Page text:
model can help to answer this question.

The steps required to develop a SPACE Matrix

1. A set of variables should be selected to define financial strength, competitive advantage,


environmental stability, and industry strengths. The set of variables could be as follows:

Internal Dimensions

Financial Strength

• Return of investment
• Financial and operating leverage
• Liquidity
• Working capital
• Cash flows

Competitive Advantage

• Market share
• Quality
• Product life cycle
• Customer preference
• Technological innovation
• Sound supply chain

External Dimensions

Environmental Stability

• Technological changes
• Inflation
• Demand elasticity
• Competitor’s price ranges
• Barriers to entry
• Competitive pressure
• Ease of exit
• Price elasticity of demand
• Risk exposure

Industry Strength

• Growth potential
• Profit potential
• Financial stability
• Resource availability
• Ease of entry
• Capacity utilization

2.Assign a numerical value ranging from +1 (worst) to +6(best) to each of the variable that comprise
the financial stability and industry strength dimensions. On the other hand assign a numerical value
ranging from -1 (best) to -6(worst) to each of the variables that consist of environmental stability and
competitive advantage dimensions. It is to note that on the financial stability and competitive
advantage side comparison is made to competitors whereas on the environmental stability and
industry strength side comparison is made to other industries.

3. In the third step the average of the values assigned to each variable above is computed by adding
the values and dividing by the number of variables included in the analysis. This average is calculated
for each dimension.

4.Now the average values calculated in the step 3 are plotted on the appropriate axis in the SPACE
Matrix.

5.Add the two values on x-axis (competitive advantage and industry strength) and plot the resultant
value on x-axis.

6. Add the two values on y-axis (financial strength and environmental stability) and plot the resultant
value on y-axis.

7. An intersection of the new xy points is to be drawn in the next step.

8. In the last step a directional vector should be drawn from the origin of the SPACE Matrix. This
directional vector represents the strategies to be pursued i.e. aggressive, conservative, defensive, or
competitive.
Practical example of SPACE Matrix

Following example for SPACE Matrix is presented.

1. In the first step we need to establish variables for each dimension of SPACE Matrix. We assume
the above enlisted variables as similar for each dimension for ABC also.

2. In the 2nd step we assign them values according to their importance as worst and best as briefed
above.
The average values of each dimension are calculated which are:

4.In the next subject we will plot the average values on the appropriate axis in the shape.

5.Now the x-axis values (competitive advantage and industry strength) are added which
comes to (-3.3+2.8) = -0.5 and y-axis values (financial strength and environmental stability)
are added which comes to (2.6+(-3.9))= -1.3

6.In the final step -0.5 is to be plotted on x-axis and -1.3 on y-axis. The directional vector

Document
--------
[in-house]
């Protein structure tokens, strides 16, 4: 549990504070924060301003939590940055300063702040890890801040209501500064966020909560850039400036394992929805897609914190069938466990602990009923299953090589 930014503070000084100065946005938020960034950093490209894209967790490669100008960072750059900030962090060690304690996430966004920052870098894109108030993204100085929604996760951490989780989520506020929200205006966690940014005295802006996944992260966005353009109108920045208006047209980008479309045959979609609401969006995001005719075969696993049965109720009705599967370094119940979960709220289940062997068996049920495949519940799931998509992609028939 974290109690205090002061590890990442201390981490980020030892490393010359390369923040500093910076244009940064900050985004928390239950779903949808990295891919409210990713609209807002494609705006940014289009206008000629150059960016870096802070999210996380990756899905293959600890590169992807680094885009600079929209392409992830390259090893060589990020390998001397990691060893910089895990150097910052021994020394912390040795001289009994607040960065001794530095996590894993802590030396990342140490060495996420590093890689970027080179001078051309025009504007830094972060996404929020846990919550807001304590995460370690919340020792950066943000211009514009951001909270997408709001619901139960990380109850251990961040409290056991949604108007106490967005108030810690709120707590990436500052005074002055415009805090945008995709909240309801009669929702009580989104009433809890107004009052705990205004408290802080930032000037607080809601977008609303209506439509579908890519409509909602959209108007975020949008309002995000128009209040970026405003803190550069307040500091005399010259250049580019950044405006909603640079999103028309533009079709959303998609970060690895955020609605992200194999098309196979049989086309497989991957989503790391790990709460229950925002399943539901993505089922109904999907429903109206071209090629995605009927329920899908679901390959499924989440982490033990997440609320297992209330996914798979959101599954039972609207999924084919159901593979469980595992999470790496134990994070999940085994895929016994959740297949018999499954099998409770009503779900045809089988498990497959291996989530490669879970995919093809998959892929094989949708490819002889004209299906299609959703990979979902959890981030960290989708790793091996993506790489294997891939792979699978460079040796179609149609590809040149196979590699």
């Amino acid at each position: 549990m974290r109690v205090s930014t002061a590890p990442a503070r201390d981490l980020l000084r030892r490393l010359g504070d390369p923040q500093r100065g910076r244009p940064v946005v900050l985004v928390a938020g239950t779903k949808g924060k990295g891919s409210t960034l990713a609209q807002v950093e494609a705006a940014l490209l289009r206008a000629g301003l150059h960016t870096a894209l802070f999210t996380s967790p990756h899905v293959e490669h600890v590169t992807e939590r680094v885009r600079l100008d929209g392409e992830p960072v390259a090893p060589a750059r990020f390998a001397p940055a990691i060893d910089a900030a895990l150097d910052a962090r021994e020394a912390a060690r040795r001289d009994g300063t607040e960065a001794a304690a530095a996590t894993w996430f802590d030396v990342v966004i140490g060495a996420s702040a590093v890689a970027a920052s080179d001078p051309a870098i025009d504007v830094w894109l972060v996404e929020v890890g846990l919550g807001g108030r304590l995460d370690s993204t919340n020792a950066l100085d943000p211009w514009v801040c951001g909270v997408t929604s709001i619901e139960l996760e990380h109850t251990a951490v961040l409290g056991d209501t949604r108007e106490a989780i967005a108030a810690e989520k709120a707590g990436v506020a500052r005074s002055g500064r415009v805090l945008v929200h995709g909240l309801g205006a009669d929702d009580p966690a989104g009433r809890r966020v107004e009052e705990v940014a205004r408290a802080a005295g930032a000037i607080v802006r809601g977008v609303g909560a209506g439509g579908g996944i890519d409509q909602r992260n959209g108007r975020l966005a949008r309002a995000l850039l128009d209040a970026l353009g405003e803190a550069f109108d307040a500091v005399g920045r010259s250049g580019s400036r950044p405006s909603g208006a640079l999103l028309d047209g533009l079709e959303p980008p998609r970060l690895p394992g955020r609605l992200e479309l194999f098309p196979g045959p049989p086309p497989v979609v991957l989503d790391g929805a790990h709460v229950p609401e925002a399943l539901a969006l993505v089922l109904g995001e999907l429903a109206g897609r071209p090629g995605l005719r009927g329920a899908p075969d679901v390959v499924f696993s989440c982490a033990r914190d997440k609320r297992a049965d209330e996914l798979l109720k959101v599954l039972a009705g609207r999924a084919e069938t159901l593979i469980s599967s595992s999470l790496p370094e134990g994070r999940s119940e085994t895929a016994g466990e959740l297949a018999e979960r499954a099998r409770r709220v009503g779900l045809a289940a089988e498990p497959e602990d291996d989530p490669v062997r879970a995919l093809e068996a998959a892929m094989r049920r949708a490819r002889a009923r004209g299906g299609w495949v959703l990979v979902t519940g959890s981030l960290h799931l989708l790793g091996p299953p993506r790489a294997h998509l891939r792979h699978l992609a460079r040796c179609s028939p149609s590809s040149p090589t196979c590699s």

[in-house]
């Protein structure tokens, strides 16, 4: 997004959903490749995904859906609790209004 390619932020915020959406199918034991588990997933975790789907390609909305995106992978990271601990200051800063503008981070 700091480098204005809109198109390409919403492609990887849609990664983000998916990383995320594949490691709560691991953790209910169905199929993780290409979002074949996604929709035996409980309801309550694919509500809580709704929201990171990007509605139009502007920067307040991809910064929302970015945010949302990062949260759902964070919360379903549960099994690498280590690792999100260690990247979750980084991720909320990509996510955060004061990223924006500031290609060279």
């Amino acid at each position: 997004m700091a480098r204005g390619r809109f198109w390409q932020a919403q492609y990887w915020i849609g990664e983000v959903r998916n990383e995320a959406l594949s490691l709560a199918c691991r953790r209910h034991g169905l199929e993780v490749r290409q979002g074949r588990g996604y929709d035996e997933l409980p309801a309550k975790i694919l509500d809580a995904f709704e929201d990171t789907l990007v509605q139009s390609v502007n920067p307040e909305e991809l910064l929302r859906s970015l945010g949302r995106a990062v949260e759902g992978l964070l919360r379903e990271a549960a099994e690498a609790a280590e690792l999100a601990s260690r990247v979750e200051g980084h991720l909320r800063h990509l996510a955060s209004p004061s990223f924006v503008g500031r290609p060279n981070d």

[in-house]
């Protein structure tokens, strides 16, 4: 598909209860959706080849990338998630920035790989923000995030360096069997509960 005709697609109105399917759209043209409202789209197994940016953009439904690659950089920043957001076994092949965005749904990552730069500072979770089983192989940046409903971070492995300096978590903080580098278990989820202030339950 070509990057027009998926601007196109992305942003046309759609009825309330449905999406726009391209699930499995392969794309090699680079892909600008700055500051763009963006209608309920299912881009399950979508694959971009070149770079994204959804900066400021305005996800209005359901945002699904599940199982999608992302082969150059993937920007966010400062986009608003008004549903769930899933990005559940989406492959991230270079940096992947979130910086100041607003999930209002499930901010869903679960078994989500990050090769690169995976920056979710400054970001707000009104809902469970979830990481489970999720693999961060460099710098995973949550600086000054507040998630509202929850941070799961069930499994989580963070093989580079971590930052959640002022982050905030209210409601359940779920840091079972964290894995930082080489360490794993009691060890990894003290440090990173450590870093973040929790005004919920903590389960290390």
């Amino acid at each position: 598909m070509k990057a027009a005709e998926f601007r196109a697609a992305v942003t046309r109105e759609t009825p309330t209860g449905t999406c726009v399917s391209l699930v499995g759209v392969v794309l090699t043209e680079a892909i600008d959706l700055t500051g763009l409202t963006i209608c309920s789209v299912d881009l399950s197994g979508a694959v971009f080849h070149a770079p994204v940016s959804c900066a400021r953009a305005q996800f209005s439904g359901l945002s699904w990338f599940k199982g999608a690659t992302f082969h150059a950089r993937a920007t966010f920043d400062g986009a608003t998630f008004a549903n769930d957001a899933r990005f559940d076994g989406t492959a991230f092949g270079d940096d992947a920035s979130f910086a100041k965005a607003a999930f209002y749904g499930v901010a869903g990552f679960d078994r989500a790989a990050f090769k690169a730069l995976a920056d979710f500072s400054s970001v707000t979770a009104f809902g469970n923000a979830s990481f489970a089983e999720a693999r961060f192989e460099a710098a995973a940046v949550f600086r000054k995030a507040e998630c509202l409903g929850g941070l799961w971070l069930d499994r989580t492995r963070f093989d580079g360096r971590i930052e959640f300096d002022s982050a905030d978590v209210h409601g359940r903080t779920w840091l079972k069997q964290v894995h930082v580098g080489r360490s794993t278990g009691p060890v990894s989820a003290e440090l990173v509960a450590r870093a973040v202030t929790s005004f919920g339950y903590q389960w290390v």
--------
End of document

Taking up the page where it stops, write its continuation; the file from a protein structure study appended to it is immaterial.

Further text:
from the origin of SPACE Matrix is drawn.

7. The directional vector reveals that the firm should adopt defensive strategies as it is
suffering from weak competitive position, negative growth, and financial distress.

Qspm
Quantitative Strategic Planning Matrix (QSPM) is a high-level strategic management approach for
evaluating possible strategies. Quantitative Strategic Planning Matrix or a QSPM provides an
analytical method for comparing feasible alternative actions. The QSPM method falls within so-called
stage 3 of the strategy formulation analytical framework.

When company executives think about what to do, and which way to go, they usually have a
prioritized list of strategies. If they like one strategy over another one, they move it up on the list. This
process is very much intuitive and subjective. The QSPM method introduces some numbers into this
approach making it a little more "expert" technique.
What is a Quantitative Strategic Planning Matrix or a QSPM?

The Quantitative Strategic Planning Matrix or a QSPM approach attempts to objectively select the
best strategy using input from other management techniques and some easy computations. In other
words, the QSPM method uses inputs from stage 1 analyses, matches them with results from stage 2
analyses, and then decides objectively among alternative strategies.

Stage 1 strategic management tools...

The first step in the overall strategic management analysis is used to identify key strategic factors.
This can be done using, for example, the EFE matrix and IFE matrix.

Stage 2 strategic management tools...

After we identify and analyze key strategic factors as inputs for QSPM, we can formulate the type of
the strategy we would like to pursue. This can be done using the stage 2 strategic management tools,
for example the SWOT analysis (or TOWS), SPACE matrix analysis, BCG matrix model, or the IE
matrix model.

Stage 3 strategic management tools...

The stage 1 strategic management methods provided us with key strategic factors. Based on their